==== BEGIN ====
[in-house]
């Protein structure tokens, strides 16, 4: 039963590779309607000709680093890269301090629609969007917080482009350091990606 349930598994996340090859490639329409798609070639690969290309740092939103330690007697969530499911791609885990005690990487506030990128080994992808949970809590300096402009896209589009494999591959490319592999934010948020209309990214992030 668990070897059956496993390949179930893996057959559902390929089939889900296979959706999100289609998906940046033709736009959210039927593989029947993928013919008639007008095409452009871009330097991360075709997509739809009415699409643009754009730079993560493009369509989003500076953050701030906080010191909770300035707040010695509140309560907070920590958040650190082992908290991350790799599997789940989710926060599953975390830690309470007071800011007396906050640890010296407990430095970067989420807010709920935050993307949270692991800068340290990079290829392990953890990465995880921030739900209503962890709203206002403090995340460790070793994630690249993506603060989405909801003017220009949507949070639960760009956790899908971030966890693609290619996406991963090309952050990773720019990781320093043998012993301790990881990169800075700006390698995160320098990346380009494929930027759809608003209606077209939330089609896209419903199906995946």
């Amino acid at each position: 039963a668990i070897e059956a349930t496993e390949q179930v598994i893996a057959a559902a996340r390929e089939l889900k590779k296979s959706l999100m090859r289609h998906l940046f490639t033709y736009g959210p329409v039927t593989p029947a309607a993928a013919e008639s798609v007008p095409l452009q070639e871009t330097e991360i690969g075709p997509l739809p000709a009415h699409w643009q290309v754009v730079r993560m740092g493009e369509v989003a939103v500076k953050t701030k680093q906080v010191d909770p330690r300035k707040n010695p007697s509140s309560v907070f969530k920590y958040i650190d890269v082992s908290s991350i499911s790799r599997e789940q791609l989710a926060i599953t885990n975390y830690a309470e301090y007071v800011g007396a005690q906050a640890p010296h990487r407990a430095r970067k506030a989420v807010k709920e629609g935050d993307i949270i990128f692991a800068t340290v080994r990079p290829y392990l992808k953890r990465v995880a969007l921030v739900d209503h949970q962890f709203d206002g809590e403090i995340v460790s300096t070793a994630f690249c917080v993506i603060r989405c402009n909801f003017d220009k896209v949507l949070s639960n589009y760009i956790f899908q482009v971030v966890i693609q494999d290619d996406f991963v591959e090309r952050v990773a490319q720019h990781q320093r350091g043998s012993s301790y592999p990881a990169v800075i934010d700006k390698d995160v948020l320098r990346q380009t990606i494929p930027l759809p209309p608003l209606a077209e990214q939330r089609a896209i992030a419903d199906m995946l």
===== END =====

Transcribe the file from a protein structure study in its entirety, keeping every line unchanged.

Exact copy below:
[in-house]
């Protein structure tokens, strides 16, 4: 039963590779309607000709680093890269301090629609969007917080482009350091990606 349930598994996340090859490639329409798609070639690969290309740092939103330690007697969530499911791609885990005690990487506030990128080994992808949970809590300096402009896209589009494999591959490319592999934010948020209309990214992030 668990070897059956496993390949179930893996057959559902390929089939889900296979959706999100289609998906940046033709736009959210039927593989029947993928013919008639007008095409452009871009330097991360075709997509739809009415699409643009754009730079993560493009369509989003500076953050701030906080010191909770300035707040010695509140309560907070920590958040650190082992908290991350790799599997789940989710926060599953975390830690309470007071800011007396906050640890010296407990430095970067989420807010709920935050993307949270692991800068340290990079290829392990953890990465995880921030739900209503962890709203206002403090995340460790070793994630690249993506603060989405909801003017220009949507949070639960760009956790899908971030966890693609290619996406991963090309952050990773720019990781320093043998012993301790990881990169800075700006390698995160320098990346380009494929930027759809608003209606077209939330089609896209419903199906995946």
């Amino acid at each position: 039963a668990i070897e059956a349930t496993e390949q179930v598994i893996a057959a559902a996340r390929e089939l889900k590779k296979s959706l999100m090859r289609h998906l940046f490639t033709y736009g959210p329409v039927t593989p029947a309607a993928a013919e008639s798609v007008p095409l452009q070639e871009t330097e991360i690969g075709p997509l739809p000709a009415h699409w643009q290309v754009v730079r993560m740092g493009e369509v989003a939103v500076k953050t701030k680093q906080v010191d909770p330690r300035k707040n010695p007697s509140s309560v907070f969530k920590y958040i650190d890269v082992s908290s991350i499911s790799r599997e789940q791609l989710a926060i599953t885990n975390y830690a309470e301090y007071v800011g007396a005690q906050a640890p010296h990487r407990a430095r970067k506030a989420v807010k709920e629609g935050d993307i949270i990128f692991a800068t340290v080994r990079p290829y392990l992808k953890r990465v995880a969007l921030v739900d209503h949970q962890f709203d206002g809590e403090i995340v460790s300096t070793a994630f690249c917080v993506i603060r989405c402009n909801f003017d220009k896209v949507l949070s639960n589009y760009i956790f899908q482009v971030v966890i693609q494999d290619d996406f991963v591959e090309r952050v990773a490319q720019h990781q320093r350091g043998s012993s301790y592999p990881a990169v800075i934010d700006k390698d995160v948020l320098r990346q380009t990606i494929p930027l759809p209309p608003l209606a077209e990214q939330r089609a896209i992030a419903d199906m995946l």